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Is It Your Job or Your Jaw That’s a Pain in the Neck?

Do you notice that you are suffering from many different pains and problems that you think might be associated with your job? If so, you’re not alone, and your job may just be to blame for many of the things you are feeling.

Here are three ways your job could be contributing to pain in your neck (and elsewhere).

Poor Ergonomics

If you spend most of your day sitting at your desk, the layout of that desk is going to have a big impact on how you feel at the end of the day.

To reduce the risk of neck pain, make sure your back is well-supported, and that your arms can hang comfortably at your side with the elbows bent at a 90 degree angle. Feet should rest on the floor and your knees should be bent 90 degrees as well. Your head should look forward, not off to the side, and either level or slightly downward.

Remember to take breaks from your desk every 20 minutes to reduce the impact of sitting all day on your health.

Stress

Do you work in a stressful environment? Do you spend much of every day with your teeth clenched, trying to keep yourself and your situation under control? If so, then you’re probably contributing to your neck pain.

The muscles in our jaw work together with the muscles in our neck. When the one is stressed, it can convey stress to the others. That means that straining your jaw muscles can cause not just jaw pain, but neck pain as well.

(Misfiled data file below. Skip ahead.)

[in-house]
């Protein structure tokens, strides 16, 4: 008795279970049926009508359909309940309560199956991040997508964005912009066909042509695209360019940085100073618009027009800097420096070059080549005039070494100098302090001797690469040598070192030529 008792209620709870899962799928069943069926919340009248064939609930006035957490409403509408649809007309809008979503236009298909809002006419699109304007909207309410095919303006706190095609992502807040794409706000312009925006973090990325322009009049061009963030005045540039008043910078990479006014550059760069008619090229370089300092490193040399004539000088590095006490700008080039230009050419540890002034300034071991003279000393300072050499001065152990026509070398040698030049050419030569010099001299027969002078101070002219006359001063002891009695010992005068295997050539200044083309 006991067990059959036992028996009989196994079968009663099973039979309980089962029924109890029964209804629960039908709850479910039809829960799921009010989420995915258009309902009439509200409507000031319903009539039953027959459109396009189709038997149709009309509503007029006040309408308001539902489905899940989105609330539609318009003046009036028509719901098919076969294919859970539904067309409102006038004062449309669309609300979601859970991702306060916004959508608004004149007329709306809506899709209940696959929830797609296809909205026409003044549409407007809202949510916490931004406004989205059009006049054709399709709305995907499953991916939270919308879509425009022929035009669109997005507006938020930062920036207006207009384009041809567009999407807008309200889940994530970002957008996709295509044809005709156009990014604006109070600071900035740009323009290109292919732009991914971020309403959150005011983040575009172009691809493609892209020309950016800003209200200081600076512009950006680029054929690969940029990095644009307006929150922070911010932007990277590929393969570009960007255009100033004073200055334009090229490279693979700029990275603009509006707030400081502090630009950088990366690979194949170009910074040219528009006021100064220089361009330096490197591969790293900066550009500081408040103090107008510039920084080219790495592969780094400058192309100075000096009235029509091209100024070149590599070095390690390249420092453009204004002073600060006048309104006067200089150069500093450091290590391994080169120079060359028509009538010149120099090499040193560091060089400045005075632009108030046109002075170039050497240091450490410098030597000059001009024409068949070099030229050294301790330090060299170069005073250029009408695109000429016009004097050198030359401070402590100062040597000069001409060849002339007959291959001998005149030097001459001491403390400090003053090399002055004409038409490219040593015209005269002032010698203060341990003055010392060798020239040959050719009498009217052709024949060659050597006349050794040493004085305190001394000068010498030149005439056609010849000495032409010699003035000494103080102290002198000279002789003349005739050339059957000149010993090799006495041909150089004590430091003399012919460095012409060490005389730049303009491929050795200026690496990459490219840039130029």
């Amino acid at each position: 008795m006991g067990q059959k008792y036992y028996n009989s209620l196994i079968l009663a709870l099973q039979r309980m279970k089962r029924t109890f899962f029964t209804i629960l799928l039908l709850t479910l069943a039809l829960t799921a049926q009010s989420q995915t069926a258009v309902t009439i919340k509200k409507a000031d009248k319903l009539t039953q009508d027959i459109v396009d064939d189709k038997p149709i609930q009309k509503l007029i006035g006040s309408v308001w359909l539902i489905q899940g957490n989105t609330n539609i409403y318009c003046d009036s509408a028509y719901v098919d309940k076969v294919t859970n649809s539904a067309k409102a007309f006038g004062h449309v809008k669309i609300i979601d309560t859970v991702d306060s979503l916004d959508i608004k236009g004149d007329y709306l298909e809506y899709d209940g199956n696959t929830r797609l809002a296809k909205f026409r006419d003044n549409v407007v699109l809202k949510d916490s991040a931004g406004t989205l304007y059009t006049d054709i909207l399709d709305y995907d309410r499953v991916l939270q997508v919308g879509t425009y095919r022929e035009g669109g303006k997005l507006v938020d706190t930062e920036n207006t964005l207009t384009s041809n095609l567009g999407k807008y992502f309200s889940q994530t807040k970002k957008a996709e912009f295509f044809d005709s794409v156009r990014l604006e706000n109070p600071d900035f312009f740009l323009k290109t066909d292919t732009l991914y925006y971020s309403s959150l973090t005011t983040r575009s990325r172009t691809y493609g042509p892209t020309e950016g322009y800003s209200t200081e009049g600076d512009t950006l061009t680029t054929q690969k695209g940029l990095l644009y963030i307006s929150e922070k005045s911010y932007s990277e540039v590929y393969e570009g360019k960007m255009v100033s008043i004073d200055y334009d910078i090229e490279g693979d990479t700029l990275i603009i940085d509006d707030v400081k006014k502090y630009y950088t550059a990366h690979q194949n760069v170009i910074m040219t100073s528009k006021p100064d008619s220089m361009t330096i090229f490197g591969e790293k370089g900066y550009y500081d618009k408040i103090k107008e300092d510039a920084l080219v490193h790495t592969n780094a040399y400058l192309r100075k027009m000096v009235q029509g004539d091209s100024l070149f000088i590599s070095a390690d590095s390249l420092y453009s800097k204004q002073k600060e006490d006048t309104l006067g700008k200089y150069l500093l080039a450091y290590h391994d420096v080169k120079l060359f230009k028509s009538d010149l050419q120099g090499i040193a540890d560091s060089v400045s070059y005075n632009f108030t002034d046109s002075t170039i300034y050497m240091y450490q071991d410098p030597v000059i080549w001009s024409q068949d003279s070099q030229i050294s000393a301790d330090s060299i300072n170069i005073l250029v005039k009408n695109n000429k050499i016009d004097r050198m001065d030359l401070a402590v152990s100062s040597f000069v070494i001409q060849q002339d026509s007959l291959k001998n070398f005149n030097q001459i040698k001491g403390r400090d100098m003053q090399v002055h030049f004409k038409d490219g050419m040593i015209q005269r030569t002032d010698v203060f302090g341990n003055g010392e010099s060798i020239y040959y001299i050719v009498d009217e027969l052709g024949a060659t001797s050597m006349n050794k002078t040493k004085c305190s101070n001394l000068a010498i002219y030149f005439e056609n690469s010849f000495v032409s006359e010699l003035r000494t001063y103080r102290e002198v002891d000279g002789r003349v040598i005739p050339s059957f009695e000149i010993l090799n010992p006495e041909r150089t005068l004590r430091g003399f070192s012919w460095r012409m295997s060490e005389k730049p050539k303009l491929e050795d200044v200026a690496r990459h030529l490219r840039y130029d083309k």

Reduce workplace stress by first recognizing the symptoms and talking to people about your stress, including management or HR.

Lack of Exercise

For most of us, our job is entirely or almost entirely sedentary. That means you spend basically eight or more hours sitting at a desk with your body inactive. To remain healthy, your body needs to be active for at least a short period of time each day. As people spend more time at work, they have less time for other things, such as exercise.

Studies have shown that a lack of exercise can contribute to chronic pain. One study showed that getting less than two hours of exercise each week could increase your risk of chronic neck pain by 25%.

To reduce your neck pain, make sure you get out and exercise. It doesn’t matter what it is, as long as it gets you moving your muscles, including that most important muscle of all: your heart.

Still Suffering?

If you get yourself in a good comfortable position at work, reduce your stress, and get exercise but your neck pain persists, it may not be your job that’s the problem, it may be your jaw. TMJ can produce many types of pain, including neck pain.

To be evaluated for TMJ, please contact Strober Dental in San Diego, California.

By |November 13th, 2013|TMJ/TMD|